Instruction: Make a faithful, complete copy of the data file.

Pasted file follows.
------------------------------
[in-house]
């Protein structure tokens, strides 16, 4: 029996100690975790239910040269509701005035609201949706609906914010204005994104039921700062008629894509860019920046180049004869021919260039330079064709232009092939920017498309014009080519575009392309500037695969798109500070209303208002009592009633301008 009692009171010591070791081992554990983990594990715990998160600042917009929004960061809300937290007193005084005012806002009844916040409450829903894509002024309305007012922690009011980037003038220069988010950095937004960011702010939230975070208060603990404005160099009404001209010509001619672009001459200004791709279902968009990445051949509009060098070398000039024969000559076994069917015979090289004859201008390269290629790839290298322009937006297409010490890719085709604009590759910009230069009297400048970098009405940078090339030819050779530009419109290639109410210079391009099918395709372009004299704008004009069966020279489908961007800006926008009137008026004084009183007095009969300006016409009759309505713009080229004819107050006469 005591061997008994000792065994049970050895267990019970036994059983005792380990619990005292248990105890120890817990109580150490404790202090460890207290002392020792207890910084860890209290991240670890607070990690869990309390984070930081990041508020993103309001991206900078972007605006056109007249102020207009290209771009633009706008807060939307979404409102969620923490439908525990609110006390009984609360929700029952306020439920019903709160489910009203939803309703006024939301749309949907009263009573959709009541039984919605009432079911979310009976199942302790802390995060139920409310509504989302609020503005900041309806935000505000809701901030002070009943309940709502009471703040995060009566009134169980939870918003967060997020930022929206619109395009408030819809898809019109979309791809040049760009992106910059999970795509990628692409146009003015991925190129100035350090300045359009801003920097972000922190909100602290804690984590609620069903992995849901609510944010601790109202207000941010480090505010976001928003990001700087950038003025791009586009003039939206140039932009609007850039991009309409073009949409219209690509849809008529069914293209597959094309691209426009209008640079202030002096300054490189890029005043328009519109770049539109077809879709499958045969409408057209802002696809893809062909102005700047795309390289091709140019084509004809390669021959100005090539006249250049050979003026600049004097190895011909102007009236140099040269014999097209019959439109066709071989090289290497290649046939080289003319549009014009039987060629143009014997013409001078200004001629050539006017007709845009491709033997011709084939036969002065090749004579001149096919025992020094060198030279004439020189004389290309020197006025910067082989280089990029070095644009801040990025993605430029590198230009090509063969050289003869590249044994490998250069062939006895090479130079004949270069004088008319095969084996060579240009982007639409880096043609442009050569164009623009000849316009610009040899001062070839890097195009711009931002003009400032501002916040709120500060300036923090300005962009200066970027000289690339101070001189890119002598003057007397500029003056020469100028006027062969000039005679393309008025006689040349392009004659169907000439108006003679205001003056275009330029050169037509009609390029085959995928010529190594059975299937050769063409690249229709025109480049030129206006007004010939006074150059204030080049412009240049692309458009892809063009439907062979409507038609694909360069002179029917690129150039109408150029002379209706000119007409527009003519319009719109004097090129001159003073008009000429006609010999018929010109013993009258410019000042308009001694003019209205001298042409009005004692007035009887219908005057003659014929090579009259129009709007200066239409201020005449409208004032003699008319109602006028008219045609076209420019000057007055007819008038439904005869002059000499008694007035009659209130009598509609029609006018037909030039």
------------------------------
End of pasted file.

[in-house]
């Protein structure tokens, strides 16, 4: 029996100690975790239910040269509701005035609201949706609906914010204005994104039921700062008629894509860019920046180049004869021919260039330079064709232009092939920017498309014009080519575009392309500037695969798109500070209303208002009592009633301008 009692009171010591070791081992554990983990594990715990998160600042917009929004960061809300937290007193005084005012806002009844916040409450829903894509002024309305007012922690009011980037003038220069988010950095937004960011702010939230975070208060603990404005160099009404001209010509001619672009001459200004791709279902968009990445051949509009060098070398000039024969000559076994069917015979090289004859201008390269290629790839290298322009937006297409010490890719085709604009590759910009230069009297400048970098009405940078090339030819050779530009419109290639109410210079391009099918395709372009004299704008004009069966020279489908961007800006926008009137008026004084009183007095009969300006016409009759309505713009080229004819107050006469 005591061997008994000792065994049970050895267990019970036994059983005792380990619990005292248990105890120890817990109580150490404790202090460890207290002392020792207890910084860890209290991240670890607070990690869990309390984070930081990041508020993103309001991206900078972007605006056109007249102020207009290209771009633009706008807060939307979404409102969620923490439908525990609110006390009984609360929700029952306020439920019903709160489910009203939803309703006024939301749309949907009263009573959709009541039984919605009432079911979310009976199942302790802390995060139920409310509504989302609020503005900041309806935000505000809701901030002070009943309940709502009471703040995060009566009134169980939870918003967060997020930022929206619109395009408030819809898809019109979309791809040049760009992106910059999970795509990628692409146009003015991925190129100035350090300045359009801003920097972000922190909100602290804690984590609620069903992995849901609510944010601790109202207000941010480090505010976001928003990001700087950038003025791009586009003039939206140039932009609007850039991009309409073009949409219209690509849809008529069914293209597959094309691209426009209008640079202030002096300054490189890029005043328009519109770049539109077809879709499958045969409408057209802002696809893809062909102005700047795309390289091709140019084509004809390669021959100005090539006249250049050979003026600049004097190895011909102007009236140099040269014999097209019959439109066709071989090289290497290649046939080289003319549009014009039987060629143009014997013409001078200004001629050539006017007709845009491709033997011709084939036969002065090749004579001149096919025992020094060198030279004439020189004389290309020197006025910067082989280089990029070095644009801040990025993605430029590198230009090509063969050289003869590249044994490998250069062939006895090479130079004949270069004088008319095969084996060579240009982007639409880096043609442009050569164009623009000849316009610009040899001062070839890097195009711009931002003009400032501002916040709120500060300036923090300005962009200066970027000289690339101070001189890119002598003057007397500029003056020469100028006027062969000039005679393309008025006689040349392009004659169907000439108006003679205001003056275009330029050169037509009609390029085959995928010529190594059975299937050769063409690249229709025109480049030129206006007004010939006074150059204030080049412009240049692309458009892809063009439907062979409507038609694909360069002179029917690129150039109408150029002379209706000119007409527009003519319009719109004097090129001159003073008009000429006609010999018929010109013993009258410019000042308009001694003019209205001298042409009005004692007035009887219908005057003659014929090579009259129009709007200066239409201020005449409208004032003699008319109602006028008219045609076209420019000057007055007819008038439904005869002059000499008694007035009659209130009598509609029609006018037909030039």